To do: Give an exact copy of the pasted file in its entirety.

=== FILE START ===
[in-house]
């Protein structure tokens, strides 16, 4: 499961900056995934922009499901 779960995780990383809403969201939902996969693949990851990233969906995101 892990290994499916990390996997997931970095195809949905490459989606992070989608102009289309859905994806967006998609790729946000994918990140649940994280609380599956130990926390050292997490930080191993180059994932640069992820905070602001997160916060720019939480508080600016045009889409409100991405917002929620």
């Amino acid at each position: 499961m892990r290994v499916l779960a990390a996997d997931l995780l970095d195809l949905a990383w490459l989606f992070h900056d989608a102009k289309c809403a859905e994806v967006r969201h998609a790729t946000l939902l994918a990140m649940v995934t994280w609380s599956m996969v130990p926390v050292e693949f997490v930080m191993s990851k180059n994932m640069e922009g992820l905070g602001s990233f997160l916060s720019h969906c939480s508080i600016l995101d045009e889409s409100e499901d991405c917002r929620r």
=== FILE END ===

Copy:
[in-house]
């Protein structure tokens, strides 16, 4: 499961900056995934922009499901 779960995780990383809403969201939902996969693949990851990233969906995101 892990290994499916990390996997997931970095195809949905490459989606992070989608102009289309859905994806967006998609790729946000994918990140649940994280609380599956130990926390050292997490930080191993180059994932640069992820905070602001997160916060720019939480508080600016045009889409409100991405917002929620």
């Amino acid at each position: 499961m892990r290994v499916l779960a990390a996997d997931l995780l970095d195809l949905a990383w490459l989606f992070h900056d989608a102009k289309c809403a859905e994806v967006r969201h998609a790729t946000l939902l994918a990140m649940v995934t994280w609380s599956m996969v130990p926390v050292e693949f997490v930080m191993s990851k180059n994932m640069e922009g992820l905070g602001s990233f997160l916060s720019h969906c939480s508080i600016l995101d045009e889409s409100e499901d991405c917002r929620r």